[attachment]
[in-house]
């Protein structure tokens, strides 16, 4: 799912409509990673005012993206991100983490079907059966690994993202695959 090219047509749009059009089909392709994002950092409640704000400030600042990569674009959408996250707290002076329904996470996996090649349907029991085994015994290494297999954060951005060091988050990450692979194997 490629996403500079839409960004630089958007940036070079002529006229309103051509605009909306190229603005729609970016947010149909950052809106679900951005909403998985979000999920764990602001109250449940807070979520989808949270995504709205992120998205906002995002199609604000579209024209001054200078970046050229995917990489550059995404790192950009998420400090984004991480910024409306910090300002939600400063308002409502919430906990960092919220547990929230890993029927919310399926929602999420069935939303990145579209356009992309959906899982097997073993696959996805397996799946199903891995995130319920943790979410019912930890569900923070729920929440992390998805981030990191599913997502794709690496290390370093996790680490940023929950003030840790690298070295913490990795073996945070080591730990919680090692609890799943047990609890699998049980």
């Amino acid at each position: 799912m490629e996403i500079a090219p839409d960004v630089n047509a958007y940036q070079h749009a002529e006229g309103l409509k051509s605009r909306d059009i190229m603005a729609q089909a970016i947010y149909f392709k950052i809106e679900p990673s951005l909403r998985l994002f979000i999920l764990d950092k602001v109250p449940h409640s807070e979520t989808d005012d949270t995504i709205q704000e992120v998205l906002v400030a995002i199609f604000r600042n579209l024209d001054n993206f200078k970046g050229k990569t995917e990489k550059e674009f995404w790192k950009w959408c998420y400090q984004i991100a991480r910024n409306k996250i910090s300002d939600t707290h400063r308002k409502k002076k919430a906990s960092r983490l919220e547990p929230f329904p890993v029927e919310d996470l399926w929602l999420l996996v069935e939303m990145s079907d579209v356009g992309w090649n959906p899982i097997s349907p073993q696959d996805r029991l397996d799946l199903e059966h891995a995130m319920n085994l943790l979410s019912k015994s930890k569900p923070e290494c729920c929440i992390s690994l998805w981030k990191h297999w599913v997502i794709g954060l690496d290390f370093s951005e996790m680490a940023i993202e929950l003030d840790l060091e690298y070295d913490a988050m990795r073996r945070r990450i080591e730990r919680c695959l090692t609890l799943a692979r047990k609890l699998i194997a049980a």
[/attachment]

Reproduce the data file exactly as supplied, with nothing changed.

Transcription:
[in-house]
């Protein structure tokens, strides 16, 4: 799912409509990673005012993206991100983490079907059966690994993202695959 090219047509749009059009089909392709994002950092409640704000400030600042990569674009959408996250707290002076329904996470996996090649349907029991085994015994290494297999954060951005060091988050990450692979194997 490629996403500079839409960004630089958007940036070079002529006229309103051509605009909306190229603005729609970016947010149909950052809106679900951005909403998985979000999920764990602001109250449940807070979520989808949270995504709205992120998205906002995002199609604000579209024209001054200078970046050229995917990489550059995404790192950009998420400090984004991480910024409306910090300002939600400063308002409502919430906990960092919220547990929230890993029927919310399926929602999420069935939303990145579209356009992309959906899982097997073993696959996805397996799946199903891995995130319920943790979410019912930890569900923070729920929440992390998805981030990191599913997502794709690496290390370093996790680490940023929950003030840790690298070295913490990795073996945070080591730990919680090692609890799943047990609890699998049980």
């Amino acid at each position: 799912m490629e996403i500079a090219p839409d960004v630089n047509a958007y940036q070079h749009a002529e006229g309103l409509k051509s605009r909306d059009i190229m603005a729609q089909a970016i947010y149909f392709k950052i809106e679900p990673s951005l909403r998985l994002f979000i999920l764990d950092k602001v109250p449940h409640s807070e979520t989808d005012d949270t995504i709205q704000e992120v998205l906002v400030a995002i199609f604000r600042n579209l024209d001054n993206f200078k970046g050229k990569t995917e990489k550059e674009f995404w790192k950009w959408c998420y400090q984004i991100a991480r910024n409306k996250i910090s300002d939600t707290h400063r308002k409502k002076k919430a906990s960092r983490l919220e547990p929230f329904p890993v029927e919310d996470l399926w929602l999420l996996v069935e939303m990145s079907d579209v356009g992309w090649n959906p899982i097997s349907p073993q696959d996805r029991l397996d799946l199903e059966h891995a995130m319920n085994l943790l979410s019912k015994s930890k569900p923070e290494c729920c929440i992390s690994l998805w981030k990191h297999w599913v997502i794709g954060l690496d290390f370093s951005e996790m680490a940023i993202e929950l003030d840790l060091e690298y070295d913490a988050m990795r073996r945070r990450i080591e730990r919680c695959l090692t609890l799943a692979r047990k609890l699998i194997a049980a």